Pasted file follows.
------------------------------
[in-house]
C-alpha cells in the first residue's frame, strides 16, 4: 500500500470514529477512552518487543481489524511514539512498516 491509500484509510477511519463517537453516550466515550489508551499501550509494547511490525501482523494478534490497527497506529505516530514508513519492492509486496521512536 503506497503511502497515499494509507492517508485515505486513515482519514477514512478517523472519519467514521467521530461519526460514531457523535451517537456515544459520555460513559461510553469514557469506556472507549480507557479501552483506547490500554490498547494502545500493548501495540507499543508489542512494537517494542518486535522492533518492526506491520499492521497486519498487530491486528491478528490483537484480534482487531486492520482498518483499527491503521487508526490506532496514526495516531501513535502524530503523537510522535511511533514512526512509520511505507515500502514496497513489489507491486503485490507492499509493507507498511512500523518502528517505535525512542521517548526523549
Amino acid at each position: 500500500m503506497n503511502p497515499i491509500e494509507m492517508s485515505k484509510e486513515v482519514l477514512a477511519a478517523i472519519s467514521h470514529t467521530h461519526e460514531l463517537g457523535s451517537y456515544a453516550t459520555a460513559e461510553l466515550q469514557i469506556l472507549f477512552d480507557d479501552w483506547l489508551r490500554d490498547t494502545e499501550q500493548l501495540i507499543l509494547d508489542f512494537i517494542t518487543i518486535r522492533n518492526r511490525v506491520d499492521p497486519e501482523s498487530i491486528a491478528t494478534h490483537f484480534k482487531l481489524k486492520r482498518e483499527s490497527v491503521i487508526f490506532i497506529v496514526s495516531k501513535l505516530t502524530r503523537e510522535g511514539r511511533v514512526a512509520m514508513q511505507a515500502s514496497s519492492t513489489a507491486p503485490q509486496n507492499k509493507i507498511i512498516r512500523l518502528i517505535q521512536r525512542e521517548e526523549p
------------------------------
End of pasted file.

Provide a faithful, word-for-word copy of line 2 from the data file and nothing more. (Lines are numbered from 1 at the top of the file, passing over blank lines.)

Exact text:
C-alpha cells in the first residue's frame, strides 16, 4: 500500500470514529477512552518487543481489524511514539512498516 491509500484509510477511519463517537453516550466515550489508551499501550509494547511490525501482523494478534490497527497506529505516530514508513519492492509486496521512536 503506497503511502497515499494509507492517508485515505486513515482519514477514512478517523472519519467514521467521530461519526460514531457523535451517537456515544459520555460513559461510553469514557469506556472507549480507557479501552483506547490500554490498547494502545500493548501495540507499543508489542512494537517494542518486535522492533518492526506491520499492521497486519498487530491486528491478528490483537484480534482487531486492520482498518483499527491503521487508526490506532496514526495516531501513535502524530503523537510522535511511533514512526512509520511505507515500502514496497513489489507491486503485490507492499509493507507498511512500523518502528517505535525512542521517548526523549